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  • CBC Admin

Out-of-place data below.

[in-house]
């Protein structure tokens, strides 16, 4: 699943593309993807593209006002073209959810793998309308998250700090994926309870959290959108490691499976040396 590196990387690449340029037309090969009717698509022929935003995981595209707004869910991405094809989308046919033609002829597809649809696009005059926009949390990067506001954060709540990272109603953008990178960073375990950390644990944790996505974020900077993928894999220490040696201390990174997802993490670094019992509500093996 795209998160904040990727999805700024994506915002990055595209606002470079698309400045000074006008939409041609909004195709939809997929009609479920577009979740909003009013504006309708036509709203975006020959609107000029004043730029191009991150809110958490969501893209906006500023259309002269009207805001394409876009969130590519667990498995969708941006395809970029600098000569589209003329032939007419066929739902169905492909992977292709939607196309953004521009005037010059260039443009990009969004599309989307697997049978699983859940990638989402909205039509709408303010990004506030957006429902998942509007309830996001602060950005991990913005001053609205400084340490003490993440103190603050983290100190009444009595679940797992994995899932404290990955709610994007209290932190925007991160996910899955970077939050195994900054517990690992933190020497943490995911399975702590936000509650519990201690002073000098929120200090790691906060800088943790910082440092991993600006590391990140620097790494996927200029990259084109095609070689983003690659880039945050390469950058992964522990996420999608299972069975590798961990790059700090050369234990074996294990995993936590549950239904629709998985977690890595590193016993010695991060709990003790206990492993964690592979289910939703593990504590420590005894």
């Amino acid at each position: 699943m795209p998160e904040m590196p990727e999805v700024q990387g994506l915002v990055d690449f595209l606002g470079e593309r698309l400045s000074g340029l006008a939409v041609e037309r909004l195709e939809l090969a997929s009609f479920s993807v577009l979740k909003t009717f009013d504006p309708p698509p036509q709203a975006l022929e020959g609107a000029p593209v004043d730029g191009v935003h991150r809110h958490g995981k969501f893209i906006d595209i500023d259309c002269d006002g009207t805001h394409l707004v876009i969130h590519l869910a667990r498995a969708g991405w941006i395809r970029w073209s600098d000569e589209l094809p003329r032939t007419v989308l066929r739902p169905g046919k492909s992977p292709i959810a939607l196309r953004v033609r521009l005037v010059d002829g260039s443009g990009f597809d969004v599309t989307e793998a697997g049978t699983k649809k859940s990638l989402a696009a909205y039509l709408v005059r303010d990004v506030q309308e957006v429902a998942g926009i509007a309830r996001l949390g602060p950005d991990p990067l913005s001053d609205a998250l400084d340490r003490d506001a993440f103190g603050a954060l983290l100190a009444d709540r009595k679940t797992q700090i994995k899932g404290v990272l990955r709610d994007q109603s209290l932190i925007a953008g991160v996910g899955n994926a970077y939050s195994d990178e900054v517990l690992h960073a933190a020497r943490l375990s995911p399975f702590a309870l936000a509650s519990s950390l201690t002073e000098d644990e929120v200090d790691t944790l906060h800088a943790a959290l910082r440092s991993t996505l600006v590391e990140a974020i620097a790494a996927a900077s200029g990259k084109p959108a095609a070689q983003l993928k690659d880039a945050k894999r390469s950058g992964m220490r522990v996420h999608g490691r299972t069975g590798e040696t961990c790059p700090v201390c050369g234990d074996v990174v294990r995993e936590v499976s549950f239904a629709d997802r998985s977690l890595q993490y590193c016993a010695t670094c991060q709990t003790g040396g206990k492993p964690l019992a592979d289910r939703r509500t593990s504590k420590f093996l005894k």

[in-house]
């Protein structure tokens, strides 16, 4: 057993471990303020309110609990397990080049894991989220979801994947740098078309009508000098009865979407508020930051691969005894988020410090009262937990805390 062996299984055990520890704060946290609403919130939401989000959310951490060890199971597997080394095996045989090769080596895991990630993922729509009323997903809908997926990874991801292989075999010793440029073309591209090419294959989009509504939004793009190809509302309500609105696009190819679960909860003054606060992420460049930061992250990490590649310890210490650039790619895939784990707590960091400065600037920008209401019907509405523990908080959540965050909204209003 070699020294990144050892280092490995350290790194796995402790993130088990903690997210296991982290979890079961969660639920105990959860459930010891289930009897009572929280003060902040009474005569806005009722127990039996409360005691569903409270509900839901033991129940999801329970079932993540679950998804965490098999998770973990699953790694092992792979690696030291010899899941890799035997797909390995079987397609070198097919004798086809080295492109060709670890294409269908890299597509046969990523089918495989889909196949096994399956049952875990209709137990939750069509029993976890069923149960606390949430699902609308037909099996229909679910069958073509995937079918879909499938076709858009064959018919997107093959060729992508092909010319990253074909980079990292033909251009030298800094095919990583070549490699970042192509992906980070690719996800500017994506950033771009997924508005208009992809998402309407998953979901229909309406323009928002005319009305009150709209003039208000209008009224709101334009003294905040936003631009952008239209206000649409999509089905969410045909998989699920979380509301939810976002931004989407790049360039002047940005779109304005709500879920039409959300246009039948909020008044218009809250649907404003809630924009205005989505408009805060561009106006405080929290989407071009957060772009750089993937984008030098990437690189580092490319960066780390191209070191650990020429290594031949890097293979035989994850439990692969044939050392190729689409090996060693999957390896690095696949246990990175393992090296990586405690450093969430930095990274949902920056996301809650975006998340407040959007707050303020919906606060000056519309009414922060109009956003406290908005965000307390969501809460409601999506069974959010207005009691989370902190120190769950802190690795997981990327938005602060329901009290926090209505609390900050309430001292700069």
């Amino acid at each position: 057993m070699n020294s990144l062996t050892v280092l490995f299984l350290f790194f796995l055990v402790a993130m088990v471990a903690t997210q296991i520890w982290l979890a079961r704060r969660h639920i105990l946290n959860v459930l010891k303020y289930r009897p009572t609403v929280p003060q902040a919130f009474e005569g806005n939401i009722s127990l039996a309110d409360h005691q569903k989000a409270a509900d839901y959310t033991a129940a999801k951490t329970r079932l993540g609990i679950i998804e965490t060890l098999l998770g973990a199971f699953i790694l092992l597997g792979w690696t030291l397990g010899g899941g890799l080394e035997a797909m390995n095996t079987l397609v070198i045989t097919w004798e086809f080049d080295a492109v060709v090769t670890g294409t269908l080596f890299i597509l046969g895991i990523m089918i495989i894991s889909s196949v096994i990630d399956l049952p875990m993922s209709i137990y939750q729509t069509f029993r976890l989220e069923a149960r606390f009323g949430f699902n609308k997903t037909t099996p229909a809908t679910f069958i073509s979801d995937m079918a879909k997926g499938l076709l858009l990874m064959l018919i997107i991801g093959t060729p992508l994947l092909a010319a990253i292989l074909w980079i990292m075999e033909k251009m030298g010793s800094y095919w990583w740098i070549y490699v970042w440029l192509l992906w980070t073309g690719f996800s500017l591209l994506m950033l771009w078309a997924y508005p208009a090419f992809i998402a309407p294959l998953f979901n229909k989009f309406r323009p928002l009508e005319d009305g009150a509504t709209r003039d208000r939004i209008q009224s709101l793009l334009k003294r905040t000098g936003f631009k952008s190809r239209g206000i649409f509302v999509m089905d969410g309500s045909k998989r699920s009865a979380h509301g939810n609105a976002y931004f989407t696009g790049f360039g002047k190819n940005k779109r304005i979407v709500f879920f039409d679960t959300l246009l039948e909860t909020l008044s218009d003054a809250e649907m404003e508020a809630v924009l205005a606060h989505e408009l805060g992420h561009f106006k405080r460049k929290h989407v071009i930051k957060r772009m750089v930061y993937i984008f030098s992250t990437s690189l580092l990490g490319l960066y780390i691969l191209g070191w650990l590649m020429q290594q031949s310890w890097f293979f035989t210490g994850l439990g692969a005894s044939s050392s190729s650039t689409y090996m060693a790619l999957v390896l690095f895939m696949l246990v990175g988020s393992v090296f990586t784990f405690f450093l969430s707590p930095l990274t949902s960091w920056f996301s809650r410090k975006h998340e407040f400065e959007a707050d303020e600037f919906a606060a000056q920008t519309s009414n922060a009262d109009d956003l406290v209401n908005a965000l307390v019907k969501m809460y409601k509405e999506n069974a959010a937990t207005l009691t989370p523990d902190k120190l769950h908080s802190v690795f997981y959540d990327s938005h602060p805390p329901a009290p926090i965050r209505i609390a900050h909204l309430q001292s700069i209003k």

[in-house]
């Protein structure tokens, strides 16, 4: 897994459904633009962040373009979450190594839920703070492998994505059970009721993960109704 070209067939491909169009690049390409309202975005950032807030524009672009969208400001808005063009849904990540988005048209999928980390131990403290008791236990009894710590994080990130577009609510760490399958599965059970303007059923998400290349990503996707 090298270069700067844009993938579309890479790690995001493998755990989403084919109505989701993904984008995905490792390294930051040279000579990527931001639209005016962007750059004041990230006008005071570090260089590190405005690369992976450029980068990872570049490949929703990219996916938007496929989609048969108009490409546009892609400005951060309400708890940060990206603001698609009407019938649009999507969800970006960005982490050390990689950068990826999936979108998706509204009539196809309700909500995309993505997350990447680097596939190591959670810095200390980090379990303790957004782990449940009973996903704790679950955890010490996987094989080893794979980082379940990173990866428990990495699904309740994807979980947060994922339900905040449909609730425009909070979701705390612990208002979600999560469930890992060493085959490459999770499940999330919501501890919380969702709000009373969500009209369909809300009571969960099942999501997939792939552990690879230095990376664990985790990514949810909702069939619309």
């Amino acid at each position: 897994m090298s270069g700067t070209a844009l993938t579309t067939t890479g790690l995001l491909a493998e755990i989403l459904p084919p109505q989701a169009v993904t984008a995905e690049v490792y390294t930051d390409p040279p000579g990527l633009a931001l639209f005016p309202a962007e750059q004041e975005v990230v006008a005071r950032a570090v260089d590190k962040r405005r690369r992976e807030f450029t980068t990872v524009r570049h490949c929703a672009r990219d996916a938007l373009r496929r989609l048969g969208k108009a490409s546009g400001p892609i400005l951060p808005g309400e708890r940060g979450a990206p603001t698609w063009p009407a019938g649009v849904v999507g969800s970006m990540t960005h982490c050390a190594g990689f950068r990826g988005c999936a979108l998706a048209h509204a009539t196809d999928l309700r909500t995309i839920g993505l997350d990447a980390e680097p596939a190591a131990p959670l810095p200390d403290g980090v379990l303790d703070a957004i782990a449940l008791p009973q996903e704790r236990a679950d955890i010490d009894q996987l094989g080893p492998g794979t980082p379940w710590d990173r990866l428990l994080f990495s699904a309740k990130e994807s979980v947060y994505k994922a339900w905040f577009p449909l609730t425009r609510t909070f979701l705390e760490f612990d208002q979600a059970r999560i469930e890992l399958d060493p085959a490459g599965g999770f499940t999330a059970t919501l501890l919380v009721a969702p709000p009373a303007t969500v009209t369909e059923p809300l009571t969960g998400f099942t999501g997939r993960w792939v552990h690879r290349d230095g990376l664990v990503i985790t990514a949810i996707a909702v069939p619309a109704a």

As I continue to study Philippians, I am confronted with how Paul responds to his circumstances. Paul is imprisoned for the “defense and confirmation of the gospel” (1:7). His response? Thanksgiving (1:3), joy (1:4), love and concern for others (1:8), rejoicing (4:4), and contentment (4:11). What’s missing from Paul’s response? Self-pity. While he had every reason to do so, Paul never hints that he felt sorry for himself. Self-pity is popular right now. Many cultural trends are based upon it: microaggressions, safe spaces, “hate” speech, “homophobia,” toxic masculinity, gender equality, third-wave feminism, the patriarch, etc. “I’m a victim; I’ve been wronged; my feelings matter!” goes the thinking. The title of one new book—The Rise of Victimhood Culture—aptly describes our cultural moment. While there are victims in this world and some suffer greatly (Jesus himself as the greatest example), the Bible doesn’t instruct us to find identity in victimhood. The Bible never praises self-pity. Scripture never encourages us to feel bad for ourselves. On the contrary, Paul’s example teaches us that Christians ought to reject self-pity. We ought to strive with Paul to say, “We are more than conquerors through him who loved us” (Rom 8:37). Pastor Chance


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